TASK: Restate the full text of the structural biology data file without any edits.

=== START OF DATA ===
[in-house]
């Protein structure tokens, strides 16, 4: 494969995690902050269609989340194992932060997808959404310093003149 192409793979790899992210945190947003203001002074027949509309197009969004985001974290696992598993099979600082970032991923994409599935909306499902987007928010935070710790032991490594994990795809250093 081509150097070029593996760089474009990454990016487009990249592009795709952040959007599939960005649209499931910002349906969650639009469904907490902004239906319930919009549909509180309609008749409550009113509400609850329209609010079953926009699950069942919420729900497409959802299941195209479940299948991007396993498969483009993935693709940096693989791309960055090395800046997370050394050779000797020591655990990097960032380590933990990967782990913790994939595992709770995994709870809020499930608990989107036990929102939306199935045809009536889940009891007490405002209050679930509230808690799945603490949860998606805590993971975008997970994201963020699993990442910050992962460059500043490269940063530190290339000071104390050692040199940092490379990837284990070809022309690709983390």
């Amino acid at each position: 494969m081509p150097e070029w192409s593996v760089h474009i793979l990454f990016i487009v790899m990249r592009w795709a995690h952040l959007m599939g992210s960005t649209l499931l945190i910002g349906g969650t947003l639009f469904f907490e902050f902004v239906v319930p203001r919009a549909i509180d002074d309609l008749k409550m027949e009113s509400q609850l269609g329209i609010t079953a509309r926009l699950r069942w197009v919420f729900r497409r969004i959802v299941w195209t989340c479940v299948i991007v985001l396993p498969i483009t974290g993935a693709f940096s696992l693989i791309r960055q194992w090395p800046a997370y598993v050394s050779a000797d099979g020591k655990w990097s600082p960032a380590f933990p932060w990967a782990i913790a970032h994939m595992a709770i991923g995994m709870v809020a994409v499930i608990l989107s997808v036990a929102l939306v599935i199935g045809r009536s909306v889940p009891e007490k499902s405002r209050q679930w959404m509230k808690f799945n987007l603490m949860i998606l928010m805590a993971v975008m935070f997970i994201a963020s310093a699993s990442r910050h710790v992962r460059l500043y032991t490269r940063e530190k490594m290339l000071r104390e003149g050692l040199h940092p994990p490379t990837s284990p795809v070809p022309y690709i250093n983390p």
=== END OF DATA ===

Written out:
[in-house]
């Protein structure tokens, strides 16, 4: 494969995690902050269609989340194992932060997808959404310093003149 192409793979790899992210945190947003203001002074027949509309197009969004985001974290696992598993099979600082970032991923994409599935909306499902987007928010935070710790032991490594994990795809250093 081509150097070029593996760089474009990454990016487009990249592009795709952040959007599939960005649209499931910002349906969650639009469904907490902004239906319930919009549909509180309609008749409550009113509400609850329209609010079953926009699950069942919420729900497409959802299941195209479940299948991007396993498969483009993935693709940096693989791309960055090395800046997370050394050779000797020591655990990097960032380590933990990967782990913790994939595992709770995994709870809020499930608990989107036990929102939306199935045809009536889940009891007490405002209050679930509230808690799945603490949860998606805590993971975008997970994201963020699993990442910050992962460059500043490269940063530190290339000071104390050692040199940092490379990837284990070809022309690709983390």
């Amino acid at each position: 494969m081509p150097e070029w192409s593996v760089h474009i793979l990454f990016i487009v790899m990249r592009w795709a995690h952040l959007m599939g992210s960005t649209l499931l945190i910002g349906g969650t947003l639009f469904f907490e902050f902004v239906v319930p203001r919009a549909i509180d002074d309609l008749k409550m027949e009113s509400q609850l269609g329209i609010t079953a509309r926009l699950r069942w197009v919420f729900r497409r969004i959802v299941w195209t989340c479940v299948i991007v985001l396993p498969i483009t974290g993935a693709f940096s696992l693989i791309r960055q194992w090395p800046a997370y598993v050394s050779a000797d099979g020591k655990w990097s600082p960032a380590f933990p932060w990967a782990i913790a970032h994939m595992a709770i991923g995994m709870v809020a994409v499930i608990l989107s997808v036990a929102l939306v599935i199935g045809r009536s909306v889940p009891e007490k499902s405002r209050q679930w959404m509230k808690f799945n987007l603490m949860i998606l928010m805590a993971v975008m935070f997970i994201a963020s310093a699993s990442r910050h710790v992962r460059l500043y032991t490269r940063e530190k490594m290339l000071r104390e003149g050692l040199h940092p994990p490379t990837s284990p795809v070809p022309y690709i250093n983390p």